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About a dozen years ago, during the Heritage Classic pro-am, a big kid caddying for one of the amateurs claimed that he was a pretty good stick. So Nick Price, the professional in the group, surprised the boy when they reached Harbour Town's 4th hole, a 200-yard par-3. "O.K., let's see what you've got," Price said, handing him a club and a ball. The youngster calmly teed up the ball, made a smooth, professional-looking swing and knocked the ball on the green. That boy was D.J. Trahan, who is now a rookie on the PGA Tour. He finished 38th at last week's Colonial. "I was 12 or 13, and it was really cool," Trahan says, recalling Price's challenge. "It was something you wouldn't expect."
Everyone expects big things from Trahan, who after he was done caddying went on to win the 2000 U.S. Public Links and lead Clemson to the 2003 NCAA championship. He is also one of the answers to a question that's been a hot topic on the PGA Tour the past few years: Where are the great young American golfers? The answer: As with Trahan, they're right under our noses. Witness Sean O'Hair, the lean 22-year-old who turned pro while still in high school. He officially arrived two weeks ago when he shot a 14-under 266 to finish second to Ted Purdy at the EDS Byron Nelson Championship.
"We have tons of young talent out here, players who will have massive careers," says veteran pro Paul Azinger. "I had lunch with Trahan two weeks ago and asked how old he was. He said, 'Twenty-four.' I said, 'Wow, I've played the Tour for 24 years.'"
There was a dearth of homegrown twentysomething talent for a while, although as fortysomething pro John Cook says, "There's one guy in his late 20s who's still pretty good," referring to his pal Tiger Woods, who'll turn 30 in December. But who will replace Woods as the best U.S. player in his 20s? There is no shortage of candidates. Nine of the top 40 players on the 2005 PGA Tour money list are Americans in their 20s. So are 17 of the top 100 and 21 of the top 125. Call them Generation Z, because apparently we were snoozing as they were coming into their own. Trahan, who had back-to-back top 10 finishes this month in New Orleans and Charlotte, and O'Hair are simply the latest in a wave of young Americans to blindside the Tour in recent months. Consider:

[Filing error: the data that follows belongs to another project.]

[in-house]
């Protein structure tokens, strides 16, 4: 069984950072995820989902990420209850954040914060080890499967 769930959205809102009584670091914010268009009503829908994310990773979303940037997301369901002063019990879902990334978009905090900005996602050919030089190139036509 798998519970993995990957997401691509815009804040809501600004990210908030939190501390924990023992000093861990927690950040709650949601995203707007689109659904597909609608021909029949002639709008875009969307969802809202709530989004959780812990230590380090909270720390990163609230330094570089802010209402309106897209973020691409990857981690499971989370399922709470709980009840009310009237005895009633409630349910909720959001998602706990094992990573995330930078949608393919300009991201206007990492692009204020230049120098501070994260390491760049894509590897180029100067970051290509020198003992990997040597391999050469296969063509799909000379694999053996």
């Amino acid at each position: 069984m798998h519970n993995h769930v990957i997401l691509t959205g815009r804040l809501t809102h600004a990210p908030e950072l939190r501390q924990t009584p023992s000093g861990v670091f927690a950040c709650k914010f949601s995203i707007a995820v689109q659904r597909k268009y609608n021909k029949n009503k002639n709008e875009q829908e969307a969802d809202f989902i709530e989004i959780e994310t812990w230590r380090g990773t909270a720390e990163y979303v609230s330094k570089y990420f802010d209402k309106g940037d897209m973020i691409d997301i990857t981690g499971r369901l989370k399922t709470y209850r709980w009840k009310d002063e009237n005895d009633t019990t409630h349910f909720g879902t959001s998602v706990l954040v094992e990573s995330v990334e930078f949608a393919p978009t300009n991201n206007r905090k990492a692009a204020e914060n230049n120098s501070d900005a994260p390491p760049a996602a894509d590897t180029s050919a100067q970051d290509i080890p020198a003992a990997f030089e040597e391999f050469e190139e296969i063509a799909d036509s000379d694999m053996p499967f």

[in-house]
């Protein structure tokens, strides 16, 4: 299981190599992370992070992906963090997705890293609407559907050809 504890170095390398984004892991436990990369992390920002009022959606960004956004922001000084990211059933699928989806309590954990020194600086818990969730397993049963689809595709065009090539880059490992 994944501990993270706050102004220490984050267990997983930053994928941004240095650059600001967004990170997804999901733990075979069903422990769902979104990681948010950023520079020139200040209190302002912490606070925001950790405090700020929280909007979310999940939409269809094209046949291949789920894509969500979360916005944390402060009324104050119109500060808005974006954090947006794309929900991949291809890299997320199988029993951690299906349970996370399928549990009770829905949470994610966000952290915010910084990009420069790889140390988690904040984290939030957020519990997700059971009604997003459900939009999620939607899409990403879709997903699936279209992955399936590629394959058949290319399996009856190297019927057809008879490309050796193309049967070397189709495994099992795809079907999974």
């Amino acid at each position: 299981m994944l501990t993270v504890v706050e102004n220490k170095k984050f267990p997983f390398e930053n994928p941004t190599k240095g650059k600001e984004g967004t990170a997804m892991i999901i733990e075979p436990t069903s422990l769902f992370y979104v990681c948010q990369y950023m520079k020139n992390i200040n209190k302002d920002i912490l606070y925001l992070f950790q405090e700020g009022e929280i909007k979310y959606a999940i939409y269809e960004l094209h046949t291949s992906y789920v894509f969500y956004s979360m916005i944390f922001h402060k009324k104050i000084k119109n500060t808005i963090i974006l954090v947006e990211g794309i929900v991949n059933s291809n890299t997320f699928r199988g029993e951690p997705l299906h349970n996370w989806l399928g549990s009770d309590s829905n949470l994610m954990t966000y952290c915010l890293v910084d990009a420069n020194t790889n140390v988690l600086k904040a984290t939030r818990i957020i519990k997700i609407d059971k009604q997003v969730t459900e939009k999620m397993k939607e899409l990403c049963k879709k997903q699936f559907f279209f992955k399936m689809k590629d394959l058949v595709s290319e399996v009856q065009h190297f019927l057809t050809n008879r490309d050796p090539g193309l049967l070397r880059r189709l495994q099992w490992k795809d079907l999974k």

? Lucas Glover, 25, is fourth on Tour in top 10 finishes this year, with five.
? Charles Warren, 29, has earned more than $527,000 this year, nearly enough to guarantee his card for 2006.
Any discussion about young Americans starts with Charles Howell who, at 25, has won nearly $10 million, and Jonathan Byrd, a two-time Tour winner. Then there's Ryan Palmer, the 2004 Disney winner; Zach Johnson, the '04 BellSouth Classic champion who was 19th on last year's money list; Vaughn Taylor, the survivor of a wild playoff in the '04 Reno-Tahoe Open; Ben Curtis, the '03 British Open champion; and Hunter Mahan, who had a strong second half in '04, a year in which he won more than $800,000.
Another foursome of young U.S. players with star potential--none older than 26--awaits its chance to make a mark. Bill Haas, the son of Jay and an All-America golfer at Wake Forest, is considered a can't-miss prospect, as is Bryce Molder, a former Georgia Tech standout who is playing on the Nationwide tour. Boy wonder Casey Wittenberg, the 2003 U.S. Amateur runner-up who turned pro after a season at Oklahoma State, is playing the Tour on sponsors' exemptions. The best of them all may be Ryan Moore, the UNLV senior who was named the 2005 Ben Hogan Award winner this month after dominating last year's amateur scene with victories in the U.S. and Western Amateurs and in the NCAAs.